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Monday, December 08, 2003

Baseball As Context (Part III)

This is part III of Baseball as Context...

Although the Cubs have brought me much joy and more than a little sorrow, baseball also made its way into my life in other ways. The first major league game I actually attended was as a five year old in the Astrodome in 1973. My family made the game since a pitcher for the Mets, Jim McAndrew, had been a few years behind my mother in school. McAndrew was a pretty decent spot starter and reliever with good control for the Mets from 1968-1973 on a staff already loaded with talent. He went on to play one more season with the Padres. Although I still have the autographed program and have seen pictures taken at the game, my only recollection is discussing with my brother how small the players looked on the field from our vantage point in the upper deck. Later, when my wife and I lived in Houston for a few years after college I was able to confirm this recollection by sitting in almost that same upper deck spot when the Rangers' Nolan Ryan played an exhibition game in Houston before the start of the season.

The most prized piece of memorabilia from the visit, however, was the autographed team ball that McAndrew presented to my mother. All of the players and coaches from that pennant winning team (they went on to lose the World Series to the A's of Charlie Finley) signed it in either regular or blue pencil and it includes the signatures of Willie Mays, Tom Seaver, Yogi Berra, Jerry Koosman, Rusty Staub, and Tug McGraw. A few years ago my parents decided to disperse some of these heirlooms to their children and a drawing was held between my brother and me for the ball. I lost but as a consolation prize received a ball my mother had inherited from her uncle, who at one time ran a hotel in Florida frequented by the St. Louis Cardinals during spring training. The ball dates from the 1940s and includes the signatures of Stan Musial, Enos Slaughter, Harry Brecheen, Joe Garagiola, and Solly Hemus. Not a bad consolation prize and it sits proudly above my desk in a place of honor.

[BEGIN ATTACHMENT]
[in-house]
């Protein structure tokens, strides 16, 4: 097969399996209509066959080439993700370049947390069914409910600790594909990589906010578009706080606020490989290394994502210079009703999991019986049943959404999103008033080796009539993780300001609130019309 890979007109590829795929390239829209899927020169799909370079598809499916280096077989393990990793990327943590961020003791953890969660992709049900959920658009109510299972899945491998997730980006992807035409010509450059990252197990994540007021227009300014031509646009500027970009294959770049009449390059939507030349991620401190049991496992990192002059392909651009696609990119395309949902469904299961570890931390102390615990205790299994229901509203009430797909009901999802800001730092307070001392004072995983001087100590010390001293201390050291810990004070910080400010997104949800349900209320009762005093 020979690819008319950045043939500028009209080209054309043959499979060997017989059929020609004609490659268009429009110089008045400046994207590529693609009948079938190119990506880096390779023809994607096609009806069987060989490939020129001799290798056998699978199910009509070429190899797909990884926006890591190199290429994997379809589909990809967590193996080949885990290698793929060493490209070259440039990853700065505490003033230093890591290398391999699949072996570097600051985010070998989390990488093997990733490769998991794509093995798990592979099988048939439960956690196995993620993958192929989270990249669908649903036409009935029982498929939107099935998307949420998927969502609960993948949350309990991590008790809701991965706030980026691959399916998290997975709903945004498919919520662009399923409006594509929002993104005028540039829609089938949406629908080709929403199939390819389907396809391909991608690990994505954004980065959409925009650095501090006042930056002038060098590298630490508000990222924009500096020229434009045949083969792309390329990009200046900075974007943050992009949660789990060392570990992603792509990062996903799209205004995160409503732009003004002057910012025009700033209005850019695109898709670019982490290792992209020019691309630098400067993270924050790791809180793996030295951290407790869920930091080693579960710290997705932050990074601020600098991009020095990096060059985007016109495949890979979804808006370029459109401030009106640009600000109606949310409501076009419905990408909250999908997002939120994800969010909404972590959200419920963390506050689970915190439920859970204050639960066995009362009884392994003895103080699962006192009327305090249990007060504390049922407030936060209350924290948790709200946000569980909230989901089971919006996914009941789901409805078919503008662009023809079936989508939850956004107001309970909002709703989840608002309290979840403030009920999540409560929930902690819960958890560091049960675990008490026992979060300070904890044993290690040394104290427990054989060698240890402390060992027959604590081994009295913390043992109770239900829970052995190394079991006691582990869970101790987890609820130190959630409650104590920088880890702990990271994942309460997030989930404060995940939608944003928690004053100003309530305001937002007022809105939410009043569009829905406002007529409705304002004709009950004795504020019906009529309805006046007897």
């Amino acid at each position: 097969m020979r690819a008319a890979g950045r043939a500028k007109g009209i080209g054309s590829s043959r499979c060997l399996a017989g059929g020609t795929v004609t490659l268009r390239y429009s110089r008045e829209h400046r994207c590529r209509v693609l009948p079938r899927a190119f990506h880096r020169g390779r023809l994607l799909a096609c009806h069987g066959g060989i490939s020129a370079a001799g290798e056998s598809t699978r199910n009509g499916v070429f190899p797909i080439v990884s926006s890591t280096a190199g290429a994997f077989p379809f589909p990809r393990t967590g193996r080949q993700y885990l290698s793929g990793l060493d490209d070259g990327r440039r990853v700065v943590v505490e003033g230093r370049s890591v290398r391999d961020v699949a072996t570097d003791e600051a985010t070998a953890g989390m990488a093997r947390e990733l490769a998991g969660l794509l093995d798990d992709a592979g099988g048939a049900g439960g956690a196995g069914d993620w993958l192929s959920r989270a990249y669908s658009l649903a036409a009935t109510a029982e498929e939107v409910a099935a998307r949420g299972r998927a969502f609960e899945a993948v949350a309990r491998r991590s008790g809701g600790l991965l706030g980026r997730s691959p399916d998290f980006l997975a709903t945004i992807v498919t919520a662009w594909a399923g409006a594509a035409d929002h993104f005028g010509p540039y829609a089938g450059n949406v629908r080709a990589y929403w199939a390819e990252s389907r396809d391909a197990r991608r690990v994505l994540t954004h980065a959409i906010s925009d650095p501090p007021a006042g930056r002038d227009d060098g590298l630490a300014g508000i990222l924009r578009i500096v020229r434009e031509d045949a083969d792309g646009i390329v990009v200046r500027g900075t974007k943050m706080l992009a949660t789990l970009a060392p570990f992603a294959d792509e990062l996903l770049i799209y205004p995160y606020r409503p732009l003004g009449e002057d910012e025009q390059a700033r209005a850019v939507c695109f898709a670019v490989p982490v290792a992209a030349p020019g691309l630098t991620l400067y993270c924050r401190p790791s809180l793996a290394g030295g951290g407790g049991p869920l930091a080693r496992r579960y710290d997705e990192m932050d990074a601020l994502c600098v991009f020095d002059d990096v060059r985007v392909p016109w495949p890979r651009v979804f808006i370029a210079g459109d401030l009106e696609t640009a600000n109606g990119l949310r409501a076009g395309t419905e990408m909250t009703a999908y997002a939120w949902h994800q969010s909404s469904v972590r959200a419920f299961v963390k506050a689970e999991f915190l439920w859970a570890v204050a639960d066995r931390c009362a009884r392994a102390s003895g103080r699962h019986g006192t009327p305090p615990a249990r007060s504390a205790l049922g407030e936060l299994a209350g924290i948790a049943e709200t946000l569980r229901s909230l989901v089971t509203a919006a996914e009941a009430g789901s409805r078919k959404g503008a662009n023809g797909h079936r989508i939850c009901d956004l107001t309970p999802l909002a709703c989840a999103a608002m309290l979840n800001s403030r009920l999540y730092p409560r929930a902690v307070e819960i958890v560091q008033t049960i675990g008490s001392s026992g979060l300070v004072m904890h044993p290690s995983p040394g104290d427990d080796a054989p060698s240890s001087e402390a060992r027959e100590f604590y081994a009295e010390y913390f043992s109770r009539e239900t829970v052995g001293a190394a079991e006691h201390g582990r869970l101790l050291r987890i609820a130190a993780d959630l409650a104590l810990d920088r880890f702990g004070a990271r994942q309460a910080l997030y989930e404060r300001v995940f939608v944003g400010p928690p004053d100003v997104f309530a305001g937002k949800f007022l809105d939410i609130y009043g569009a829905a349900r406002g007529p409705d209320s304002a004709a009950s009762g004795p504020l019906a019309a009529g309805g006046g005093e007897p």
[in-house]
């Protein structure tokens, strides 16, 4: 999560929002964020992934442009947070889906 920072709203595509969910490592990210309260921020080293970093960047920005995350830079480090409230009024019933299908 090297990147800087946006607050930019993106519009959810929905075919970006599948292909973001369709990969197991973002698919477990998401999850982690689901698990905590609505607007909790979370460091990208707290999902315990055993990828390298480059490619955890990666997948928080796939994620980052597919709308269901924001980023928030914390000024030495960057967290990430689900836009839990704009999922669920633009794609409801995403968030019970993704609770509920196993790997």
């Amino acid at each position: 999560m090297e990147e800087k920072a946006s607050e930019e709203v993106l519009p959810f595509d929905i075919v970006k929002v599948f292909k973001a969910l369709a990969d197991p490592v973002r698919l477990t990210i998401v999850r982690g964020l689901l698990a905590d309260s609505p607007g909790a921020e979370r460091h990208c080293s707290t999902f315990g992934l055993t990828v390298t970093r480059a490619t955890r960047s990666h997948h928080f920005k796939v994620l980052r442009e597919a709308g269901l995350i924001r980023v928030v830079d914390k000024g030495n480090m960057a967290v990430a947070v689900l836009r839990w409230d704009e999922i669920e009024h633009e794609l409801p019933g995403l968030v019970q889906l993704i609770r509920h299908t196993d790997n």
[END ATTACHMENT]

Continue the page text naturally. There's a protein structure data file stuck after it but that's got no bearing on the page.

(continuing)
Another of my earliest intersections with baseball is the 1975 World Series. During the series I stayed over night at a friend's house and we watched the historic sixth game. I rooted for the Red Sox, a move that would seem quite out of character shortly thereafter since I became a National League guy, since my friend was rooting for the Reds. I can't honestly say I remember seeing Fisk hit the game winner in the bottom of the 12th but I do remember being enthralled with the game many judge as the best ever played and think that it was probably the first time I realized how exciting baseball could be.

Once I and my brother had caught the baseball bug my family indulged our passion by scheduling our summer vacations (typically 2 week road trips in the big green van complete with stickers on the back window from each state we visited) around our own baseball seasons (about which more is to follow) and coinciding with big league games in other cities. Two particular games in St. Louis stand out, the first a Sunday matinee in July of 1979 or 1980 in which a Bill Buckner homerun curving around the right field foul pole, secured the Cubs victory, and the second, a 17 inning affair (my mother fortunately brought a book) with the Pirates in 1982 which saw the Cardinals threaten in each inning past the 10th but ultimately lose the game in the wee hours of the morning. Without much money of my own I was dependant on my father for food during the game. He shut off the spicket around the 2nd inning (we had arrived in time for batting practice and ballpark food was not cheap even then) and so by the time the game ended after midnight I was ravenously hungry but had to wait until the following day. Legend has it, for I admit to being dazed by hunger, that my brother and I went 17 hours without food (quite a feat for teenage boys), fittingly matching the Cardinals futility. It was this game as well where we witnessed Willie "Pops" Stargell in his final year with the Pirates, pinch hit and swat a line drive that nearly took off the second baseman's head before hitting the right field wall on the fly. Stargell, then of substantial girth, ambled to first with a single before being immediately pinch run for.